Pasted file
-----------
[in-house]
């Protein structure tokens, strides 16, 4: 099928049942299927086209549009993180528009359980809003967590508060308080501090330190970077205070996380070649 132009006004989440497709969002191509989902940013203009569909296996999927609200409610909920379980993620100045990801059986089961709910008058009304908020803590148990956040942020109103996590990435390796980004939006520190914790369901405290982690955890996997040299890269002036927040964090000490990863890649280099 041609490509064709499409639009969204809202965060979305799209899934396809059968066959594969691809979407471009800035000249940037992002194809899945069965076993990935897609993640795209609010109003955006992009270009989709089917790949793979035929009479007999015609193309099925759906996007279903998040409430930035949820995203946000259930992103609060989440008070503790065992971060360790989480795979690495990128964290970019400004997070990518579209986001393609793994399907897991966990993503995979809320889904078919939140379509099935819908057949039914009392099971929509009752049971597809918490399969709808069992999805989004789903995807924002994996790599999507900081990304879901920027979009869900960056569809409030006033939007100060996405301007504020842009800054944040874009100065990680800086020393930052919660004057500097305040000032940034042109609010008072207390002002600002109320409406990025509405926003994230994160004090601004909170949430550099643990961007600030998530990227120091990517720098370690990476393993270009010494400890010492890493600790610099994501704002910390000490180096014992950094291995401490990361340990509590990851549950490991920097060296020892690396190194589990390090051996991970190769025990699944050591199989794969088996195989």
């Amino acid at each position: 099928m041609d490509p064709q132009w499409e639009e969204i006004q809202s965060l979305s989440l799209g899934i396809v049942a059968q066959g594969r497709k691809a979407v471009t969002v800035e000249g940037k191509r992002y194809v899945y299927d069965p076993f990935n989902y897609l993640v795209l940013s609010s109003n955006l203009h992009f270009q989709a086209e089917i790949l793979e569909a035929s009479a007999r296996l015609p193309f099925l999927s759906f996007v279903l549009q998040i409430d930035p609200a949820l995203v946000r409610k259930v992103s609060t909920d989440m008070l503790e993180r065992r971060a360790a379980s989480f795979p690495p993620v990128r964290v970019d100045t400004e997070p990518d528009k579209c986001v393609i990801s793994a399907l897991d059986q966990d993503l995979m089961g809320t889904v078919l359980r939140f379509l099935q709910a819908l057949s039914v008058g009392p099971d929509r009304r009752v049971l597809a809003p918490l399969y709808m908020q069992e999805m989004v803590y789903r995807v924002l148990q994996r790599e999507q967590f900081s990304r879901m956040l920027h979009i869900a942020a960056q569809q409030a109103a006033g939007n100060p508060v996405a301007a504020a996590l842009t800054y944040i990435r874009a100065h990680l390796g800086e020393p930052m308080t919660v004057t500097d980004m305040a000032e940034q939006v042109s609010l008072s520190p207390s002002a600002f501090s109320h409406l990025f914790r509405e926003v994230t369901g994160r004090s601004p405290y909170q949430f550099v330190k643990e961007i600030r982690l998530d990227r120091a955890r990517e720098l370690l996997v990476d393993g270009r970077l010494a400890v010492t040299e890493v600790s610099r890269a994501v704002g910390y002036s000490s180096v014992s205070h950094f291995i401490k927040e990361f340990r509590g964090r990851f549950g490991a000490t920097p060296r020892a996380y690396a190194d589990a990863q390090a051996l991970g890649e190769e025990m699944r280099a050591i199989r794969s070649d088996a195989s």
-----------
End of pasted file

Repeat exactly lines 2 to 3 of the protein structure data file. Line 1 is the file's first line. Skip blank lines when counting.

């Protein structure tokens, strides 16, 4: 099928049942299927086209549009993180528009359980809003967590508060308080501090330190970077205070996380070649 132009006004989440497709969002191509989902940013203009569909296996999927609200409610909920379980993620100045990801059986089961709910008058009304908020803590148990956040942020109103996590990435390796980004939006520190914790369901405290982690955890996997040299890269002036927040964090000490990863890649280099 041609490509064709499409639009969204809202965060979305799209899934396809059968066959594969691809979407471009800035000249940037992002194809899945069965076993990935897609993640795209609010109003955006992009270009989709089917790949793979035929009479007999015609193309099925759906996007279903998040409430930035949820995203946000259930992103609060989440008070503790065992971060360790989480795979690495990128964290970019400004997070990518579209986001393609793994399907897991966990993503995979809320889904078919939140379509099935819908057949039914009392099971929509009752049971597809918490399969709808069992999805989004789903995807924002994996790599999507900081990304879901920027979009869900960056569809409030006033939007100060996405301007504020842009800054944040874009100065990680800086020393930052919660004057500097305040000032940034042109609010008072207390002002600002109320409406990025509405926003994230994160004090601004909170949430550099643990961007600030998530990227120091990517720098370690990476393993270009010494400890010492890493600790610099994501704002910390000490180096014992950094291995401490990361340990509590990851549950490991920097060296020892690396190194589990390090051996991970190769025990699944050591199989794969088996195989």
């Amino acid at each position: 099928m041609d490509p064709q132009w499409e639009e969204i006004q809202s965060l979305s989440l799209g899934i396809v049942a059968q066959g594969r497709k691809a979407v471009t969002v800035e000249g940037k191509r992002y194809v899945y299927d069965p076993f990935n989902y897609l993640v795209l940013s609010s109003n955006l203009h992009f270009q989709a086209e089917i790949l793979e569909a035929s009479a007999r296996l015609p193309f099925l999927s759906f996007v279903l549009q998040i409430d930035p609200a949820l995203v946000r409610k259930v992103s609060t909920d989440m008070l503790e993180r065992r971060a360790a379980s989480f795979p690495p993620v990128r964290v970019d100045t400004e997070p990518d528009k579209c986001v393609i990801s793994a399907l897991d059986q966990d993503l995979m089961g809320t889904v078919l359980r939140f379509l099935q709910a819908l057949s039914v008058g009392p099971d929509r009304r009752v049971l597809a809003p918490l399969y709808m908020q069992e999805m989004v803590y789903r995807v924002l148990q994996r790599e999507q967590f900081s990304r879901m956040l920027h979009i869900a942020a960056q569809q409030a109103a006033g939007n100060p508060v996405a301007a504020a996590l842009t800054y944040i990435r874009a100065h990680l390796g800086e020393p930052m308080t919660v004057t500097d980004m305040a000032e940034q939006v042109s609010l008072s520190p207390s002002a600002f501090s109320h409406l990025f914790r509405e926003v994230t369901g994160r004090s601004p405290y909170q949430f550099v330190k643990e961007i600030r982690l998530d990227r120091a955890r990517e720098l370690l996997v990476d393993g270009r970077l010494a400890v010492t040299e890493v600790s610099r890269a994501v704002g910390y002036s000490s180096v014992s205070h950094f291995i401490k927040e990361f340990r509590g964090r990851f549950g490991a000490t920097p060296r020892a996380y690396a190194d589990a990863q390090a051996l991970g890649e190769e025990m699944r280099a050591i199989r794969s070649d088996a195989s």